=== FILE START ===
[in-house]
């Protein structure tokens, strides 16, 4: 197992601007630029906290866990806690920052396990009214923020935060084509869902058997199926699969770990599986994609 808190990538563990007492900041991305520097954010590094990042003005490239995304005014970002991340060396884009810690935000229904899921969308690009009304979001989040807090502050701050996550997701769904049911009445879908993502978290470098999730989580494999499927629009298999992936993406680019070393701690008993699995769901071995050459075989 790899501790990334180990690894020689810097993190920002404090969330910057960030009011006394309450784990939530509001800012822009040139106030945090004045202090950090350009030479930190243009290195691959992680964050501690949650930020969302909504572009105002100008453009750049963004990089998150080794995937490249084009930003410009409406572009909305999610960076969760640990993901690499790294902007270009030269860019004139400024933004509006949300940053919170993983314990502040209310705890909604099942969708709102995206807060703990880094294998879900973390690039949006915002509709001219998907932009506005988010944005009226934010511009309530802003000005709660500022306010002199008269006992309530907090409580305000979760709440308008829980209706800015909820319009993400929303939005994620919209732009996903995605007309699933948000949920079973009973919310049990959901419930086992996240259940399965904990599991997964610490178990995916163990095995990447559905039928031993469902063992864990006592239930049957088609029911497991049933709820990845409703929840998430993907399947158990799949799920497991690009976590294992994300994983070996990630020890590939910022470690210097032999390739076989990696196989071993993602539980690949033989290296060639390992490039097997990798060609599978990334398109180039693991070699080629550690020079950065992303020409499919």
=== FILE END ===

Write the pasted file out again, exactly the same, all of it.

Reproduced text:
[in-house]
């Protein structure tokens, strides 16, 4: 197992601007630029906290866990806690920052396990009214923020935060084509869902058997199926699969770990599986994609 808190990538563990007492900041991305520097954010590094990042003005490239995304005014970002991340060396884009810690935000229904899921969308690009009304979001989040807090502050701050996550997701769904049911009445879908993502978290470098999730989580494999499927629009298999992936993406680019070393701690008993699995769901071995050459075989 790899501790990334180990690894020689810097993190920002404090969330910057960030009011006394309450784990939530509001800012822009040139106030945090004045202090950090350009030479930190243009290195691959992680964050501690949650930020969302909504572009105002100008453009750049963004990089998150080794995937490249084009930003410009409406572009909305999610960076969760640990993901690499790294902007270009030269860019004139400024933004509006949300940053919170993983314990502040209310705890909604099942969708709102995206807060703990880094294998879900973390690039949006915002509709001219998907932009506005988010944005009226934010511009309530802003000005709660500022306010002199008269006992309530907090409580305000979760709440308008829980209706800015909820319009993400929303939005994620919209732009996903995605007309699933948000949920079973009973919310049990959901419930086992996240259940399965904990599991997964610490178990995916163990095995990447559905039928031993469902063992864990006592239930049957088609029911497991049933709820990845409703929840998430993907399947158990799949799920497991690009976590294992994300994983070996990630020890590939910022470690210097032999390739076989990696196989071993993602539980690949033989290296060639390992490039097997990798060609599978990334398109180039693991070699080629550690020079950065992303020409499919």